Shirley Jackson (1919–1965), a celebrated writer of horror, wrote many stories as well as six novels and two works of nonfiction.
Life among the Savagesby Shirley Jackson
Shirley Jackson, author of the classic short story The Lottery, was known for her terse, haunting prose. But the writer possessed another side, one which is delightfully exposed in this hilariously charming memoir of her family's life in rural Vermont. Fans of Please Don't Eat the Daisies, Cheaper by the Dozen, and anything Erma Bombeck ever wrote will find much to recognize in Shirley Jackson's home and neighborhood: children who won't behave, cars that won't start, furnaces that break down, a pugnacious corner bully, household help that never stays, and a patient, capable husband who remains lovingly oblivious to the many thousands of things mothers and wives accomplish every single day.
"Our house," writes Jackson, "is old, noisy, and full. When we moved into it we had two children and about five thousand books; I expect that when we finally overflow and move out again we will have perhaps twenty children and easily half a million books." Jackson's literary talents are in evidence everywhere, as is her trenchant, unsentimental wit. Yet there is no mistaking the happiness and love in these pages, which are crowded with the raucous voices of an extraordinary family living a wonderfully ordinary life.
Continuously in print since 1948, Jackson's Haunting of Hill House has been bought by Dreamworks.
- Penguin Publishing Group
- Publication date:
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- Product dimensions:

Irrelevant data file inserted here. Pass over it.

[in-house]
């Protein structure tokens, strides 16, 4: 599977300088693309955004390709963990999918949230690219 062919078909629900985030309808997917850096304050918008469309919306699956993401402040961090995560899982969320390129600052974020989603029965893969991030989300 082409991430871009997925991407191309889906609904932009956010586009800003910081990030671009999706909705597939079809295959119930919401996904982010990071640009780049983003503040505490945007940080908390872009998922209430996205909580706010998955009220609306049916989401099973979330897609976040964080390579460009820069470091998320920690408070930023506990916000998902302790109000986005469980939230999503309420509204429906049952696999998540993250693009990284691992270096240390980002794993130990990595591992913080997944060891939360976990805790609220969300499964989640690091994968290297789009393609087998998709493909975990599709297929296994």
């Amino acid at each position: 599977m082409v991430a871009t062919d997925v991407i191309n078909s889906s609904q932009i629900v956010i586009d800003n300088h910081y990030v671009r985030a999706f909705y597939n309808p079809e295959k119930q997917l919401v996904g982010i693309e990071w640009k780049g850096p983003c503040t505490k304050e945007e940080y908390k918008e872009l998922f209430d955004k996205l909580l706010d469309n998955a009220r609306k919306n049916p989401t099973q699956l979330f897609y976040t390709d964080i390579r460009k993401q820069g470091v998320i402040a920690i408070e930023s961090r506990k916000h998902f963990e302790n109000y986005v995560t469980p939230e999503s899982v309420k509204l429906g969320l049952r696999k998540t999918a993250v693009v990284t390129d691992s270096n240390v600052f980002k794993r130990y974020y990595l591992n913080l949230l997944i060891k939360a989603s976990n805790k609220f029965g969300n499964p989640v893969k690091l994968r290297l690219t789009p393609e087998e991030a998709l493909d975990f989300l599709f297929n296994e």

- 5.18(w) x 7.78(h) x 0.59(d)
- Age Range:
- 18 Years
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It took a mistress of the macabre like Shirley ('The Lottery') Jackson to turn out the most consistently funny and entertaining book I've ever read about life with small children. When I introduced it to my reading circle, they loved it too. Jackson is such a skilled writer that we can't find her reaching for effects: with one or two exceptions there is no patented twinkle in each chapter, no schmalz, none of that Erma Bombeck look-what-a-martyr-I-am stuff. What she DOES do is look at things from a child's point of view, which occasionally has its dangers--like the time her daughter sent the PTA treasurer home with a penny and a scolding. Also, her husband forbids the practice of magic inside the house, even white magic. (The humor is in the telling, trust me.) Although this book dates from the late forties, despite today's throwaway diapers and appliances 'Life Among the Savages' isn't really dated. It is that good.
Shirley Jackson has never gotten the credit she deserved for her books. This first of two autobiographical humorous books remains surprisingly relevant and very very funny. I've read and re-read it many times over many years. Great to have it back in print again.
You must have terrible humur!"TERRIBLE!!!!!!!!And stop doing the tekting thing because it just ruins the letter and it is annoying. James
So much fun to go back in time seeing how families lived without a car and changing the name on children's overalls as they are outgrown. It's s great light read!